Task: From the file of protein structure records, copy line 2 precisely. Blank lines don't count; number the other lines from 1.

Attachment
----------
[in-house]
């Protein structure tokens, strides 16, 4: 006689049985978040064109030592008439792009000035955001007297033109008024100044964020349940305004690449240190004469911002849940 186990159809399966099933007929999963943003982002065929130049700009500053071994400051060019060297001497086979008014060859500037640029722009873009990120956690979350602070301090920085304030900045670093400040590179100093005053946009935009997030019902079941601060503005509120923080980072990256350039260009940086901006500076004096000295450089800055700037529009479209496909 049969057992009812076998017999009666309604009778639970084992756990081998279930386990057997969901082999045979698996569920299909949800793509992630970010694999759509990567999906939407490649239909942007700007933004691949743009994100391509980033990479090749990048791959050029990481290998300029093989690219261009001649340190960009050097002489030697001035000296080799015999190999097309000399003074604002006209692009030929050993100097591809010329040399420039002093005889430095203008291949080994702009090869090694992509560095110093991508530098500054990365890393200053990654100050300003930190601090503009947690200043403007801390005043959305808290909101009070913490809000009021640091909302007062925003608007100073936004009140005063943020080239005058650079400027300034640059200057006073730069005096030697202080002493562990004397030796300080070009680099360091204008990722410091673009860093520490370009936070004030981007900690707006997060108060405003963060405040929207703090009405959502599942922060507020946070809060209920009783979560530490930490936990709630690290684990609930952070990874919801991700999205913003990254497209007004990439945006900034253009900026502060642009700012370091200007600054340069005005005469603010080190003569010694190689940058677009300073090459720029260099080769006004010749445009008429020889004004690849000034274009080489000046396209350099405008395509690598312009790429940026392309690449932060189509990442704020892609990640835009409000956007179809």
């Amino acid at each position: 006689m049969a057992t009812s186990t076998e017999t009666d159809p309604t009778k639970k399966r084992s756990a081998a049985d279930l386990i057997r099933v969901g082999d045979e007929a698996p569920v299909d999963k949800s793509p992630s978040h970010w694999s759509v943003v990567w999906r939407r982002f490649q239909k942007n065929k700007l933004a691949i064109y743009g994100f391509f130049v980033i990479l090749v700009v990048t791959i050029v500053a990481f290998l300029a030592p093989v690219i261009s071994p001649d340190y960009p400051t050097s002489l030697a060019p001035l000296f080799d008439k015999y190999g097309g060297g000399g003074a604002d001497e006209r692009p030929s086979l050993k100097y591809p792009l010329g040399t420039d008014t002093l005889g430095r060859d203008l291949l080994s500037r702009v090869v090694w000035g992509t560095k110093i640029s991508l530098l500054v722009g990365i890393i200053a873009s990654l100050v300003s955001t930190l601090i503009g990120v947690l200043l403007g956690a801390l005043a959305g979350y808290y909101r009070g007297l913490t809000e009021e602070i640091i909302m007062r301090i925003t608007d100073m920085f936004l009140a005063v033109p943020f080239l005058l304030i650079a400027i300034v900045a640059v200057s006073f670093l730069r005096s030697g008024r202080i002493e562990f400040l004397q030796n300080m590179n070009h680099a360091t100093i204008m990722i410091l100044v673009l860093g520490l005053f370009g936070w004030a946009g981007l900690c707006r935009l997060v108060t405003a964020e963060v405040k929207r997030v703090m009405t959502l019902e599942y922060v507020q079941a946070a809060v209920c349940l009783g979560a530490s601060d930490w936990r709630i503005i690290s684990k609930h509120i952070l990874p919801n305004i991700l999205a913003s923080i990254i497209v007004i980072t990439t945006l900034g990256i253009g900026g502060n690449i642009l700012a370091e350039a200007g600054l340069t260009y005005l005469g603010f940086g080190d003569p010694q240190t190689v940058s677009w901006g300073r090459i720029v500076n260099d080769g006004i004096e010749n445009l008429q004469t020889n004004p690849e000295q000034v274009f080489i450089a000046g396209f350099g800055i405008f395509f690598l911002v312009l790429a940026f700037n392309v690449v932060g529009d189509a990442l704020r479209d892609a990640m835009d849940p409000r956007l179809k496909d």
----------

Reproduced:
């Protein structure tokens, strides 16, 4: 006689049985978040064109030592008439792009000035955001007297033109008024100044964020349940305004690449240190004469911002849940 186990159809399966099933007929999963943003982002065929130049700009500053071994400051060019060297001497086979008014060859500037640029722009873009990120956690979350602070301090920085304030900045670093400040590179100093005053946009935009997030019902079941601060503005509120923080980072990256350039260009940086901006500076004096000295450089800055700037529009479209496909 049969057992009812076998017999009666309604009778639970084992756990081998279930386990057997969901082999045979698996569920299909949800793509992630970010694999759509990567999906939407490649239909942007700007933004691949743009994100391509980033990479090749990048791959050029990481290998300029093989690219261009001649340190960009050097002489030697001035000296080799015999190999097309000399003074604002006209692009030929050993100097591809010329040399420039002093005889430095203008291949080994702009090869090694992509560095110093991508530098500054990365890393200053990654100050300003930190601090503009947690200043403007801390005043959305808290909101009070913490809000009021640091909302007062925003608007100073936004009140005063943020080239005058650079400027300034640059200057006073730069005096030697202080002493562990004397030796300080070009680099360091204008990722410091673009860093520490370009936070004030981007900690707006997060108060405003963060405040929207703090009405959502599942922060507020946070809060209920009783979560530490930490936990709630690290684990609930952070990874919801991700999205913003990254497209007004990439945006900034253009900026502060642009700012370091200007600054340069005005005469603010080190003569010694190689940058677009300073090459720029260099080769006004010749445009008429020889004004690849000034274009080489000046396209350099405008395509690598312009790429940026392309690449932060189509990442704020892609990640835009409000956007179809």